'The book, reporting the daily use of the plant products from every corner of the globe, represents a valuable source of innovative knowledge for all scientists, marketing managers and university students of both the medical and chemical community who wish to learn and appreciate in simple and practical ways the magic biology and chemistry of plants with extraordinary diversity of use and range of properties their active ingredient have.’
— P. Morganti, Editor-in-Chief, Journal of Applied Cosmetology
I would highly recommend this book for a variety of audiences. It is most ideal for beginning students, as its storytelling format is extremely engaging. I also found myself drawn in to chapters on plants I have not studied much about, simply due to the accessible format and skillful highlighting of interesting facts and stories. Overall, this is a great basic text to serve as a launching pad for further questions and investigations of plants integral to human civilization.
—Amy C. Keller, PhD, Journal of Natural Products
If you like chemistry, you’ll probably like Botanical Miracles – because it’s about the natural chemistry of plants, a subject that doesn’t get mentioned that much ordinarily, but which is about as interesting as anything in the living world. If you don’t like chemistry, you can still enjoy this book – because it’s about plants and their relationships with humans, a topic that’s endlessly fascinating in its own right.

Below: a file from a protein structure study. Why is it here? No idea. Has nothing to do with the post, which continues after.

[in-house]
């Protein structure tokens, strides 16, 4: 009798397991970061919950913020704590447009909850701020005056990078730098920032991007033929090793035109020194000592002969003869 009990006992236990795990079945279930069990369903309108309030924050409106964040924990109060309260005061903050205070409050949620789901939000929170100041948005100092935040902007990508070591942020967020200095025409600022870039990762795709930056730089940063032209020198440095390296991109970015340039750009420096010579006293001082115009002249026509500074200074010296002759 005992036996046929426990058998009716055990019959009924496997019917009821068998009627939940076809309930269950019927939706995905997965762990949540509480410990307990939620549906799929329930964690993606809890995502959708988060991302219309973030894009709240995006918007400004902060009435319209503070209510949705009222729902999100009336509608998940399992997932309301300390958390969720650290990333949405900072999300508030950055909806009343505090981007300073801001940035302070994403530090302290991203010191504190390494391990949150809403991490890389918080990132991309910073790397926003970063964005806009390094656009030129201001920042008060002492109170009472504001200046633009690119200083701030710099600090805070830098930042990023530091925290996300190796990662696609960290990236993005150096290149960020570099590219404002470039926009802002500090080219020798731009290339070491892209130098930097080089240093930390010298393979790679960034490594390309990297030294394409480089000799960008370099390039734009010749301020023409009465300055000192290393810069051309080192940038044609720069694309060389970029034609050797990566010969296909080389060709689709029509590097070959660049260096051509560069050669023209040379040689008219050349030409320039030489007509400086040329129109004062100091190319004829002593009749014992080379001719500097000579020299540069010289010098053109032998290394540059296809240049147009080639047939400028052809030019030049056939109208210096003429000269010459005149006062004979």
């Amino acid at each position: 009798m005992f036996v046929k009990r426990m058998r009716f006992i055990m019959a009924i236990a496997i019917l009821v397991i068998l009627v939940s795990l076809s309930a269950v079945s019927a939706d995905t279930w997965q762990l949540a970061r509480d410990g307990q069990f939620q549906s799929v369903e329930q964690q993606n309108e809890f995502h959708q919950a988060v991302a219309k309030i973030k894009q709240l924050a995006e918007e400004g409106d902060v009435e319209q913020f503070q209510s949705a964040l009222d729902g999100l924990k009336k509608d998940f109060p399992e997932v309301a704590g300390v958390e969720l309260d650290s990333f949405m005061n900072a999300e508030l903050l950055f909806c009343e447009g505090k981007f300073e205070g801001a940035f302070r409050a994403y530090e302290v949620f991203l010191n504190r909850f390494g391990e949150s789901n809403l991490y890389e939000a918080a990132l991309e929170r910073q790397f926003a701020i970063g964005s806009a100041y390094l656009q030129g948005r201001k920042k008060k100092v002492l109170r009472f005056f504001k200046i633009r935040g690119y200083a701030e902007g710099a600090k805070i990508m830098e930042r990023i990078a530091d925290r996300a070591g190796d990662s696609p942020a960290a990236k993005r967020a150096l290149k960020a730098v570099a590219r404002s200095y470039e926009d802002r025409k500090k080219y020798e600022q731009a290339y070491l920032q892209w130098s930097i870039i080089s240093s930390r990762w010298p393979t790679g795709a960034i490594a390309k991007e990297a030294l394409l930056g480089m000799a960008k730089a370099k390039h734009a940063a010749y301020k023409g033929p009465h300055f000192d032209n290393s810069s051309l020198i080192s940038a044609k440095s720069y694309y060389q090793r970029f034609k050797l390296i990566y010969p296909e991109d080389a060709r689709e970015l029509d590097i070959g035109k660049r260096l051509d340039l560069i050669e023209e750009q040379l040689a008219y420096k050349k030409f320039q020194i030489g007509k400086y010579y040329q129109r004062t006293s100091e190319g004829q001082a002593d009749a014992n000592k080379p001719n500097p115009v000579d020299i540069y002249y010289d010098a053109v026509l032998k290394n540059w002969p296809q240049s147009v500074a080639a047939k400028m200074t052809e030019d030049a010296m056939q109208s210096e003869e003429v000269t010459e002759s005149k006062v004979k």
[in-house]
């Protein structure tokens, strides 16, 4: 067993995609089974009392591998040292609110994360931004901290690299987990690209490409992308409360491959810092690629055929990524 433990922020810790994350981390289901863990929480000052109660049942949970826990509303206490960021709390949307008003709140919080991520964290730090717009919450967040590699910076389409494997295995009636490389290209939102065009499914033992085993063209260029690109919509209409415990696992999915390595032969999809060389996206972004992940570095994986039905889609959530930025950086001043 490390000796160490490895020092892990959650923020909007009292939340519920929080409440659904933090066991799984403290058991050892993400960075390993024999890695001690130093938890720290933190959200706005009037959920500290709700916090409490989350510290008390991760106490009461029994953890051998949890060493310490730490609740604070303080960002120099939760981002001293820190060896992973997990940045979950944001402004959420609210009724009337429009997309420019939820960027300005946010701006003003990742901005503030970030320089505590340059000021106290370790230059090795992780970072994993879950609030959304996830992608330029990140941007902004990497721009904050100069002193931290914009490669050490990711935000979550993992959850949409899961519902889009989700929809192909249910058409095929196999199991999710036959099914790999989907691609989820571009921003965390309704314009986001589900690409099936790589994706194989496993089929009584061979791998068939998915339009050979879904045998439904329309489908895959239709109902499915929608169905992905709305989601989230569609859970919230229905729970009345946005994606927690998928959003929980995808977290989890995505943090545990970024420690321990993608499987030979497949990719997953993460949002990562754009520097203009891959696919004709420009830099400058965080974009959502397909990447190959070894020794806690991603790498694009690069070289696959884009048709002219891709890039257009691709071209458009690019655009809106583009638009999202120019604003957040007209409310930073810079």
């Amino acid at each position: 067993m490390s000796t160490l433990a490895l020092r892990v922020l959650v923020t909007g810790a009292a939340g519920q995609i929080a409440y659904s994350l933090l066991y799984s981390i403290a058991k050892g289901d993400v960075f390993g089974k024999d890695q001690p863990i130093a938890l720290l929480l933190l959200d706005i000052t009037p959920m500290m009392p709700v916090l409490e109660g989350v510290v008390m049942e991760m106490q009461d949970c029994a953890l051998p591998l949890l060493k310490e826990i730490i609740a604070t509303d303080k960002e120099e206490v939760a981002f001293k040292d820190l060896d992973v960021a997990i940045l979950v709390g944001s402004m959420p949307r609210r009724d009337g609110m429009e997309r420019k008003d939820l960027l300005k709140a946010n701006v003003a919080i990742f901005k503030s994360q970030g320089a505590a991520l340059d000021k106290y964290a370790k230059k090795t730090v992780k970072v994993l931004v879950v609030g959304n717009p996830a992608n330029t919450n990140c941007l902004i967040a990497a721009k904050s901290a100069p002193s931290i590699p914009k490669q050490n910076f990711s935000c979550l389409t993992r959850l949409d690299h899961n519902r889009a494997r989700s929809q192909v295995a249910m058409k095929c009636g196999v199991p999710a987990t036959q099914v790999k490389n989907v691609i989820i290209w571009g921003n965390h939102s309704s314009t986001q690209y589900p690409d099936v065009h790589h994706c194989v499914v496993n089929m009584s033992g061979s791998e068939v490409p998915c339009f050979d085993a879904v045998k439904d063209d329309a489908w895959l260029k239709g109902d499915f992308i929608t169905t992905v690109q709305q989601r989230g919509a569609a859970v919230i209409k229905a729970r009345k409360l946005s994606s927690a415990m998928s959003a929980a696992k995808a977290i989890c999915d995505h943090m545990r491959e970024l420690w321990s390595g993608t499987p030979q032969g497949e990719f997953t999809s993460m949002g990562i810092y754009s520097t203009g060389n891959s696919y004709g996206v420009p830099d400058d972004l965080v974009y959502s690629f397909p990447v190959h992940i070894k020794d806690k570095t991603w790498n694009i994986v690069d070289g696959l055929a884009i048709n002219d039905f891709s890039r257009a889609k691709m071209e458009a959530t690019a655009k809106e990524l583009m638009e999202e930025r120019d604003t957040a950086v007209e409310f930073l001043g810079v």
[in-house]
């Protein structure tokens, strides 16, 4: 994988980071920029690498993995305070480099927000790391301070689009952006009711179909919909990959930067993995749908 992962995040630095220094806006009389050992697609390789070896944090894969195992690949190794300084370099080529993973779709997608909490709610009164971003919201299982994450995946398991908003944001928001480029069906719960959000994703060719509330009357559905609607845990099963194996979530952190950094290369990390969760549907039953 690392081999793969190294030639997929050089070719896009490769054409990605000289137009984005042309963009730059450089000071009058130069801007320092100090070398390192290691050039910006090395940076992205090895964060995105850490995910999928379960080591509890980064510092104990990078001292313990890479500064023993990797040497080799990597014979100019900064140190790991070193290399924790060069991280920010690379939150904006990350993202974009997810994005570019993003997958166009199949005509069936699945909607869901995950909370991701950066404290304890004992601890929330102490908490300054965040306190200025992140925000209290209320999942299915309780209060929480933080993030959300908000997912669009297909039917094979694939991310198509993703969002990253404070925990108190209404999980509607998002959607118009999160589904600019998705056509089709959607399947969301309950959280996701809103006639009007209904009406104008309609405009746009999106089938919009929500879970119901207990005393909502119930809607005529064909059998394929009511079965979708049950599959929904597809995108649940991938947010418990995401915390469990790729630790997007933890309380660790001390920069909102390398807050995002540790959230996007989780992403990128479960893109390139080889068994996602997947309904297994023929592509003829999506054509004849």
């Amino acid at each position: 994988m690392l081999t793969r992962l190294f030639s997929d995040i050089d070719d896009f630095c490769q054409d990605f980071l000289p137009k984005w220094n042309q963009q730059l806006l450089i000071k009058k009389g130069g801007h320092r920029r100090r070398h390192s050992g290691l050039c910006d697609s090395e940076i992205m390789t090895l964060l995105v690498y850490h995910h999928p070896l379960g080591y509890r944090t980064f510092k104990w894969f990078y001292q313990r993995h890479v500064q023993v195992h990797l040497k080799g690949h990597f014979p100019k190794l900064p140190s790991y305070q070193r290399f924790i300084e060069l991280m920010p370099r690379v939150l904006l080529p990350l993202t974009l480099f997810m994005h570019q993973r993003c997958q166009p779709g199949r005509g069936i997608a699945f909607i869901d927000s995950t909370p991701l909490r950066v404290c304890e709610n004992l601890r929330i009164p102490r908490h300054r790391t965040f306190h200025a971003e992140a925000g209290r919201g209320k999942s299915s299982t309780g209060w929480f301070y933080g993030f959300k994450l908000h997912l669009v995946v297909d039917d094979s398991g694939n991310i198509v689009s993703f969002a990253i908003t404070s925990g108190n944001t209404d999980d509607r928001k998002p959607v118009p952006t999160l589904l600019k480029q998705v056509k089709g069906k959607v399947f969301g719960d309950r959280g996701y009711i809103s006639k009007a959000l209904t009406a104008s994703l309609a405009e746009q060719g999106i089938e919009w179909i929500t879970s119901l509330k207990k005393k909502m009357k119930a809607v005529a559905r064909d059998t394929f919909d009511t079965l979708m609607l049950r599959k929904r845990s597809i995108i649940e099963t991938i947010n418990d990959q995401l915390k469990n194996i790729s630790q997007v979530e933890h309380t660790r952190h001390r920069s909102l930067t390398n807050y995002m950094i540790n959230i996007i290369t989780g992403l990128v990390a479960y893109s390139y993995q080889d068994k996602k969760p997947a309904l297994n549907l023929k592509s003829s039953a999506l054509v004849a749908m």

Even if some of the subject matter may appear a little daunting to those unfamiliar with chemistry, the style of writing and range of topics will make it equally accessible to those outside of the classroom or lecture theatre.
Botanical Miracles has a clear educational intention and usefully shows how each topic links to the chemistry syllabus by indicating the curriculum content and chemistry considered. Its pedagogic credentials are strengthened by a list of questions that examine the reader’s knowledge of the chemistry involved for that topic, along with References and suggestions of Further Reading.
—Nigel Chaffrey, Annals of Botany, www.botany.one